Late one night in 1970 in Independence, Missouri, I was working in the Harry S. Truman Library, helping Margaret Truman gather research material for her biography of her father. We had lunch and dinner with Mr. and Mrs. Truman every day, and after two weeks I had gotten to know them pretty well.
That night, after dinner, Mr. Truman began talking about the importance of a strong Presidency. He ticked off the Presidents he admired—Jefferson, Lincoln, FDR. “What did you think of Roosevelt personally?” I asked.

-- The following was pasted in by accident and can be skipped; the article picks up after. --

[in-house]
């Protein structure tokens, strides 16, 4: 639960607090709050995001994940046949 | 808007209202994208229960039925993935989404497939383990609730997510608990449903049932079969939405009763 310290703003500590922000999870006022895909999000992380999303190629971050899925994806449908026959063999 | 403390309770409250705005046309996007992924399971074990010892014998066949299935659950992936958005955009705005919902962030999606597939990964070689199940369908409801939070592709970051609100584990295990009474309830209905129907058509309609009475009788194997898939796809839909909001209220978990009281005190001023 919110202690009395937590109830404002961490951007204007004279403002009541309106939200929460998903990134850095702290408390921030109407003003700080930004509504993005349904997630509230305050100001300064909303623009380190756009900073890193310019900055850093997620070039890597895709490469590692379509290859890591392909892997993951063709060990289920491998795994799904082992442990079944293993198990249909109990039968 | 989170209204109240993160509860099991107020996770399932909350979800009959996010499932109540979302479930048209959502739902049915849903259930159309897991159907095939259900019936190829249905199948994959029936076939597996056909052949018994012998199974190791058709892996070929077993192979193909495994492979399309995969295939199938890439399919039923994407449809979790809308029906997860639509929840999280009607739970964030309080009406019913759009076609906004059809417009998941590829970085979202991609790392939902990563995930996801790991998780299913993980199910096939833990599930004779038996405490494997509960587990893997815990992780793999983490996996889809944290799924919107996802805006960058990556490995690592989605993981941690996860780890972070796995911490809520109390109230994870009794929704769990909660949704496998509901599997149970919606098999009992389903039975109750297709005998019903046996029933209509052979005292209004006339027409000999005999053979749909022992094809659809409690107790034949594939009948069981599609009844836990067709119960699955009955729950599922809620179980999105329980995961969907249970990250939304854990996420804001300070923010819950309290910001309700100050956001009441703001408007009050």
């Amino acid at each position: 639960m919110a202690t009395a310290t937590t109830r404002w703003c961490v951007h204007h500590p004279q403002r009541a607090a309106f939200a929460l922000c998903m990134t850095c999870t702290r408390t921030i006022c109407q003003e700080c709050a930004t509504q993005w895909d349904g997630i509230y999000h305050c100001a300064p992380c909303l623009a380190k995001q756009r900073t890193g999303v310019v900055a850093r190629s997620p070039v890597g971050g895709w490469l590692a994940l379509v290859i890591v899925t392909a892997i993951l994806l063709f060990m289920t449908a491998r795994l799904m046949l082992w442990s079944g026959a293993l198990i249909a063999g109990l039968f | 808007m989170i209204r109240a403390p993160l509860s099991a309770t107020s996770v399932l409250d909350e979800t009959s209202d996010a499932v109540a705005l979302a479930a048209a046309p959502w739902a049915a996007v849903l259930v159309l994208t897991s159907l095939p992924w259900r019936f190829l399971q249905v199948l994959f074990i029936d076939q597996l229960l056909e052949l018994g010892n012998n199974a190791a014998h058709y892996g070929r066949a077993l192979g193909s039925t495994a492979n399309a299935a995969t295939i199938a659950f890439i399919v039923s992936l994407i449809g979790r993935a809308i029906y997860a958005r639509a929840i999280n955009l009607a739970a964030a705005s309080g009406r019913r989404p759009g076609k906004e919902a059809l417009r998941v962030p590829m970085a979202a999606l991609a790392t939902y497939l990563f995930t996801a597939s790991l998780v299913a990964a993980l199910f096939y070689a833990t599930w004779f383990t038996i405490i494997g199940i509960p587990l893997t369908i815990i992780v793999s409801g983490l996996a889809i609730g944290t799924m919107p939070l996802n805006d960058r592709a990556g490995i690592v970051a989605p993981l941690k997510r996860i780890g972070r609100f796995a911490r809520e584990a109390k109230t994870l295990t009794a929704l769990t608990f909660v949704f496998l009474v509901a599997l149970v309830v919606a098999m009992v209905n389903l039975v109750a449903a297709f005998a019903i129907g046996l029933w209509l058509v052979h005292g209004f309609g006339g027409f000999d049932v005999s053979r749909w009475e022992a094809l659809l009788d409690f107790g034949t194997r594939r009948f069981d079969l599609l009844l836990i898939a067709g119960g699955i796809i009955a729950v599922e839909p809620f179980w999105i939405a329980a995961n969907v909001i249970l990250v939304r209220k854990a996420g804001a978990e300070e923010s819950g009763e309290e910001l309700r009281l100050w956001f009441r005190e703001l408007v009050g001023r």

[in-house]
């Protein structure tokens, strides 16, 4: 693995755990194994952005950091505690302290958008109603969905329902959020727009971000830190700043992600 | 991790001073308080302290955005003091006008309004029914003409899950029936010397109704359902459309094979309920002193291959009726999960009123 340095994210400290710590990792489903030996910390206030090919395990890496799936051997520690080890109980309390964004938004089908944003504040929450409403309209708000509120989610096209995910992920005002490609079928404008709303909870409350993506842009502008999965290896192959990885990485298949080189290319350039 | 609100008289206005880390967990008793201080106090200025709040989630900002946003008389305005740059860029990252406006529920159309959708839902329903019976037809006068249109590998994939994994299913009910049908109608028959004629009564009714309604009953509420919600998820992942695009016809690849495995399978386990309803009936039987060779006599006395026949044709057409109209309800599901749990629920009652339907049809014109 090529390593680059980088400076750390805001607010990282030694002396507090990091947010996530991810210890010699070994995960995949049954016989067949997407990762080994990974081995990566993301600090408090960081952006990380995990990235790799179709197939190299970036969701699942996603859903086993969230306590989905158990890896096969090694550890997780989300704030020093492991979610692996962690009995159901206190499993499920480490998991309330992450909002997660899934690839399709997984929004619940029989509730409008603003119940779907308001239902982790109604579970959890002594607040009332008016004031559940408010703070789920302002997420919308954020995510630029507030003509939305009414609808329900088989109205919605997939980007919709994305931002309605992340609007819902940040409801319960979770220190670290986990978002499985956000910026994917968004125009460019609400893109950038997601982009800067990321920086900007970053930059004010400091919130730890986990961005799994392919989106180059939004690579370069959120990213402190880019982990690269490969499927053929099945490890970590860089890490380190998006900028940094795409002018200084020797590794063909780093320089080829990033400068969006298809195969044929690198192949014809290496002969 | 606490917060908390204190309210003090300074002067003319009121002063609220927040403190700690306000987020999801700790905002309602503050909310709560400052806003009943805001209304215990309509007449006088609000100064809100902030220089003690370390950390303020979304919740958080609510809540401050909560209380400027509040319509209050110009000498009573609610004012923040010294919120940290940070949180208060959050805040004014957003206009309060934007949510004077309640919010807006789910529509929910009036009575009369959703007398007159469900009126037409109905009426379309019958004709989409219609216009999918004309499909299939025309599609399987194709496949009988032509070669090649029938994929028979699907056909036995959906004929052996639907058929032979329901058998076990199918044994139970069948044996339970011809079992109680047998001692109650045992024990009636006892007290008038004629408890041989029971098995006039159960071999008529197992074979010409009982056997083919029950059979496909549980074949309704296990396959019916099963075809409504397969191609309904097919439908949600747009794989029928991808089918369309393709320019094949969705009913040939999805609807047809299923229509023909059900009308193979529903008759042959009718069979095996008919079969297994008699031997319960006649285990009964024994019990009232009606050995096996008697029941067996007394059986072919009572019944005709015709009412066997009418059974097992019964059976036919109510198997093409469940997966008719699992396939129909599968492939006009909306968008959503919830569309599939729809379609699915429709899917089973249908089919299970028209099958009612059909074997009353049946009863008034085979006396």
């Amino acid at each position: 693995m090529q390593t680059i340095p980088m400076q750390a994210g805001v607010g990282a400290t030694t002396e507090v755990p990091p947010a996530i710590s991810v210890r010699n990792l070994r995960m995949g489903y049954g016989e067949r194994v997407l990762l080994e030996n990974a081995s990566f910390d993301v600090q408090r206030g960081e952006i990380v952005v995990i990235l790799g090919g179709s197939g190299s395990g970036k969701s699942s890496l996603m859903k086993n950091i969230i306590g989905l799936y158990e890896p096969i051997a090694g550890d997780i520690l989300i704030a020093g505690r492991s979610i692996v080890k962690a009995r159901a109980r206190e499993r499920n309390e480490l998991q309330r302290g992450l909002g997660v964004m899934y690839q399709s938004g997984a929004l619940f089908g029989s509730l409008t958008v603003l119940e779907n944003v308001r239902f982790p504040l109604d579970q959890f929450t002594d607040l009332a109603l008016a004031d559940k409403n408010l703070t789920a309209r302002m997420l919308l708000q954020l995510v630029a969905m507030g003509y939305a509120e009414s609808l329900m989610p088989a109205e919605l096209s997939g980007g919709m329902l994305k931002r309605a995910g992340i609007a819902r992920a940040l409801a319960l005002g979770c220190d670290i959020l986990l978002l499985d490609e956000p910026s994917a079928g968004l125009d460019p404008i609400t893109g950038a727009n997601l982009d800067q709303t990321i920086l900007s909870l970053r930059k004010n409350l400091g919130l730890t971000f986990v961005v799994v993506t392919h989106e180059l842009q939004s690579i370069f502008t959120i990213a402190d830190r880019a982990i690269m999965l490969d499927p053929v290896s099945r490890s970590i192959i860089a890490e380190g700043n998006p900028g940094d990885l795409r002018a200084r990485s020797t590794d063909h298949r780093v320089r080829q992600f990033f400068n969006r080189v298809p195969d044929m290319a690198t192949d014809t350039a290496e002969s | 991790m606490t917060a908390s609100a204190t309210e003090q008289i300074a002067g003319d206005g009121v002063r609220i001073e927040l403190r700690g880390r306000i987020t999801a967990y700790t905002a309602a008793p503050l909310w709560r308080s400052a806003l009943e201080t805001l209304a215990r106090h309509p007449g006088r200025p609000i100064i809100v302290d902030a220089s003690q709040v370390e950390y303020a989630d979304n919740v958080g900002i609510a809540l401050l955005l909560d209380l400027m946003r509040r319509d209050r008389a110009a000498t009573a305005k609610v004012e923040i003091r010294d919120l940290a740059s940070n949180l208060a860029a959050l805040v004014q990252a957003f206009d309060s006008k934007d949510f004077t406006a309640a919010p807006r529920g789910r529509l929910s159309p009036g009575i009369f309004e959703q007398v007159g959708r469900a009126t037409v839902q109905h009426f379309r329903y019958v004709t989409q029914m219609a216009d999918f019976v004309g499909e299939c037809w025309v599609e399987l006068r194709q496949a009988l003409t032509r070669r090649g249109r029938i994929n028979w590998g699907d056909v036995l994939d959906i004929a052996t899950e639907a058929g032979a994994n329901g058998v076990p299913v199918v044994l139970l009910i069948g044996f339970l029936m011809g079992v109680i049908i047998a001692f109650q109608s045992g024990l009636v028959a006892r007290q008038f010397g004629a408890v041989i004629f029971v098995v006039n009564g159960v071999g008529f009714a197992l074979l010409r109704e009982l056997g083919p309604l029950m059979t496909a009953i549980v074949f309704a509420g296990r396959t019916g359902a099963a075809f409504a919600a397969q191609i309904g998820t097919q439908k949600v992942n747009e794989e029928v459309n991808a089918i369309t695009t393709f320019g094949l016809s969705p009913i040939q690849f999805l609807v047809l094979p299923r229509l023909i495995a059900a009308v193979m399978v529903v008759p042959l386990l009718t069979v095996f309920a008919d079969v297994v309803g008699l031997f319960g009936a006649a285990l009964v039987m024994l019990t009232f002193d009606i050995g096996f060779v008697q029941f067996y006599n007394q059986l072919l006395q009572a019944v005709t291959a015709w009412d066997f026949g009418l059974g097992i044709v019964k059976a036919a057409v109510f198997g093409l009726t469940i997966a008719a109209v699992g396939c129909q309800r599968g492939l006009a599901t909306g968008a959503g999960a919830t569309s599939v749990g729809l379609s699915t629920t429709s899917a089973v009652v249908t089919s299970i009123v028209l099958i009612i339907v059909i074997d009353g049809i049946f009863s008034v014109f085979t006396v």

Mr. Truman paused. Then, weighing every word, he said: “Inside he was totally cold. He didn’t give a damn for you or me or anyone else in the entire world, as far as I could tell. But he was a great President. He brought this country into the twentieth century.”
I felt a swish—even a swat—of history’s wings.